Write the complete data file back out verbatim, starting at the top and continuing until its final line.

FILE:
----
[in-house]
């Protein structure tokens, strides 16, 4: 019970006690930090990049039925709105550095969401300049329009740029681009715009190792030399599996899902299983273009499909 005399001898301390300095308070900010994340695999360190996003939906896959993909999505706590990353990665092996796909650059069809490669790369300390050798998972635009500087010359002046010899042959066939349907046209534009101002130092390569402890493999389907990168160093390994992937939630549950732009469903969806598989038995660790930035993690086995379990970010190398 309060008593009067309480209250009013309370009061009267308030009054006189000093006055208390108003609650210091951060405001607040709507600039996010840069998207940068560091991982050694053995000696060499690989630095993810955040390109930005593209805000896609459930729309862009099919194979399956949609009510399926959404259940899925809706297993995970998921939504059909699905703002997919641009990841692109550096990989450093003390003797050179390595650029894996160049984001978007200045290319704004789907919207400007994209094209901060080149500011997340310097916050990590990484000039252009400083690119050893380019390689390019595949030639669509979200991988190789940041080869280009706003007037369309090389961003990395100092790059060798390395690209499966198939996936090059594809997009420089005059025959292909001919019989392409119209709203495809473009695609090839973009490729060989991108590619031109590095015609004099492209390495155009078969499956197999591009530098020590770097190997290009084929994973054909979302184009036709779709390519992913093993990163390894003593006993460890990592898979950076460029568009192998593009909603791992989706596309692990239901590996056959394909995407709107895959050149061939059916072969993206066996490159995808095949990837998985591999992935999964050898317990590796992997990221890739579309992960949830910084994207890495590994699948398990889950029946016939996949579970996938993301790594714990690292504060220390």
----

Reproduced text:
[in-house]
């Protein structure tokens, strides 16, 4: 019970006690930090990049039925709105550095969401300049329009740029681009715009190792030399599996899902299983273009499909 005399001898301390300095308070900010994340695999360190996003939906896959993909999505706590990353990665092996796909650059069809490669790369300390050798998972635009500087010359002046010899042959066939349907046209534009101002130092390569402890493999389907990168160093390994992937939630549950732009469903969806598989038995660790930035993690086995379990970010190398 309060008593009067309480209250009013309370009061009267308030009054006189000093006055208390108003609650210091951060405001607040709507600039996010840069998207940068560091991982050694053995000696060499690989630095993810955040390109930005593209805000896609459930729309862009099919194979399956949609009510399926959404259940899925809706297993995970998921939504059909699905703002997919641009990841692109550096990989450093003390003797050179390595650029894996160049984001978007200045290319704004789907919207400007994209094209901060080149500011997340310097916050990590990484000039252009400083690119050893380019390689390019595949030639669509979200991988190789940041080869280009706003007037369309090389961003990395100092790059060798390395690209499966198939996936090059594809997009420089005059025959292909001919019989392409119209709203495809473009695609090839973009490729060989991108590619031109590095015609004099492209390495155009078969499956197999591009530098020590770097190997290009084929994973054909979302184009036709779709390519992913093993990163390894003593006993460890990592898979950076460029568009192998593009909603791992989706596309692990239901590996056959394909995407709107895959050149061939059916072969993206066996490159995808095949990837998985591999992935999964050898317990590796992997990221890739579309992960949830910084994207890495590994699948398990889950029946016939996949579970996938993301790594714990690292504060220390």